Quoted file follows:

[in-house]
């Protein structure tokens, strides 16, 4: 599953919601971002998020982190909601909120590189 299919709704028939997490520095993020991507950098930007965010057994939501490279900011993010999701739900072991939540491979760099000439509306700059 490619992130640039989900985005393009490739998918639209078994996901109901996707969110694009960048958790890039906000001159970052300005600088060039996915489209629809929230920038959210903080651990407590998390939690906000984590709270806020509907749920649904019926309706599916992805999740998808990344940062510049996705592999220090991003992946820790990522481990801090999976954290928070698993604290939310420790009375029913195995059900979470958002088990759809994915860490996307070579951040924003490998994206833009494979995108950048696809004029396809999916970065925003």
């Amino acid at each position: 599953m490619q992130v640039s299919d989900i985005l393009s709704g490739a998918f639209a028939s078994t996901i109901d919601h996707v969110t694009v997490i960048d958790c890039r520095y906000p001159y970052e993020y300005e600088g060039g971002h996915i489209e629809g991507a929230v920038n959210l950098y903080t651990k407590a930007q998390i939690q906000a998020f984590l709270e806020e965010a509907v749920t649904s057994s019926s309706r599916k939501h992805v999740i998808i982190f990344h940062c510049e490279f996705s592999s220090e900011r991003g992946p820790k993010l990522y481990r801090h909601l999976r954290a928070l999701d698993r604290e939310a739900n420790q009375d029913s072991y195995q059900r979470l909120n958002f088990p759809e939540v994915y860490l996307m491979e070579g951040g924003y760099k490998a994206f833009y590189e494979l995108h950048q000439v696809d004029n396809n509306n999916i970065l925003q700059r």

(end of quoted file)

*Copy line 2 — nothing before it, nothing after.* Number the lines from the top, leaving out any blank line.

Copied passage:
């Protein structure tokens, strides 16, 4: 599953919601971002998020982190909601909120590189 299919709704028939997490520095993020991507950098930007965010057994939501490279900011993010999701739900072991939540491979760099000439509306700059 490619992130640039989900985005393009490739998918639209078994996901109901996707969110694009960048958790890039906000001159970052300005600088060039996915489209629809929230920038959210903080651990407590998390939690906000984590709270806020509907749920649904019926309706599916992805999740998808990344940062510049996705592999220090991003992946820790990522481990801090999976954290928070698993604290939310420790009375029913195995059900979470958002088990759809994915860490996307070579951040924003490998994206833009494979995108950048696809004029396809999916970065925003």